Source says Texas A&M, Franchione discussing settlement
Dennis Franchione's days as the head coach at Texas A&M appear to be numbered.
Texas A&M is talking about buying out Franchione's contract, sources have told ESPN college football analyst Andre Ware.
Texas A&M said Monday it would wait until the end of the football season before deciding Franchione's fate. At least one national Web site reported that Franchione had already accepted a buyout before backing off the story.
"There are several false rumors circulating regarding the Texas A&M football program,'' the school said in an e-mailed statement.
Athletics department spokesman Alan Cannon said athletics director Bill Byrne would wait until the end of the season to evaluate Franchione, as he does with all coaches.
Cannon added, "I have received no indication that he has changed his stance.'' Cannon said Franchione is still A&M's coach and is preparing the team to play Missouri on Saturday.
Franchione has been in hot water with the university for a newsletter he was sending out to donors willing to pay $1,200 for inside information. In mid-October, Texas A&M officials admonished Franchione for his secretive, for-pay newsletter and said the embarrassing episode would be a factor in deciding whether he returns next season.
The school said it would report the results of an internal investigation to the NCAA because of possible rules violations, and Franchione was ordered to shut down his Web site, CoachFran.com. He also will receive a "letter of admonishment."
"The Aggies are embarrassed right now," athletic director Bob Byrne said in October. "This has been a very unfortunate incident we do not want to experience again."
Texas A&M is reportedly researching whether Franchione violated his contract with the income he received from the newsletter. If he is found in violation of the contract, the Aggies may not have to pay the coach anything upon firing him.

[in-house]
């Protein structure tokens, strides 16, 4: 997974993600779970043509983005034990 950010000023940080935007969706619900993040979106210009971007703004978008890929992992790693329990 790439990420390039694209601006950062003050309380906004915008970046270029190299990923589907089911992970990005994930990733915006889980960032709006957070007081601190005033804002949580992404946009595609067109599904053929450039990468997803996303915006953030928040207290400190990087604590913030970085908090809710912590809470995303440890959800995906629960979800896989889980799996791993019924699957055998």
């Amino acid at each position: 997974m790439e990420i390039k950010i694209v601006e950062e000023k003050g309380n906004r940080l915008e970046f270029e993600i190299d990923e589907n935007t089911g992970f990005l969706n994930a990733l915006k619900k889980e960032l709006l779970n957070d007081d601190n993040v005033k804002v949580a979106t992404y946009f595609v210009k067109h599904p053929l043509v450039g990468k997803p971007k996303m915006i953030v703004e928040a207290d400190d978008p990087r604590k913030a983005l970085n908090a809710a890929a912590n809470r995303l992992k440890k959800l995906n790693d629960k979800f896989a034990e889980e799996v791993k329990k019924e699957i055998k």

Franchione's contract pays him $2 million per season and runs through 2012. A buyout will be $141,667 per month for the remainder of the contract, or about $8 million. Ware reported Monday that Texas A&M is looking for a buyout in the $2 million range.
Ware reported that Texas A&M wants to talk to Auburn coach Tommy Tuberville for a potential vacancy. He reported that the school is working with Chuck Neinas, who runs a consulting firm specializing in hiring coaches.
Franchione came to A&M from Alabama, where he went 10-3 in 2002. He was never a perfect fit at A&M, where he replaced the popular R.C. Slocum.
Oklahoma humiliated the Aggies 77-0 in 2003, the first of three consecutive losses to end the season. The Aggies went 7-4 in 2004, but lost again to Texas before Tennessee's 38-7 win in the Cotton Bowl.
A&M lost its final four games in 2005 and finished 5-6, its second losing record in Franchione's first three seasons.
The Aggies won nine games last season, but narrowly beat Army in San Antonio. They beat Texas 12-7, snapping a six-game losing streak in the series and getting their first win in Austin since 1994.
But California ripped A&M 45-10 in the Holiday Bowl last December, rekindling A&M fans' discontent.
Texas A&M is 6-4 this season, and Franchione is 31-28 overall with the Aggies. He is 2-12 against main rivals Texas, Texas Tech and Oklahoma.
Information from The Associated Press is included in this report.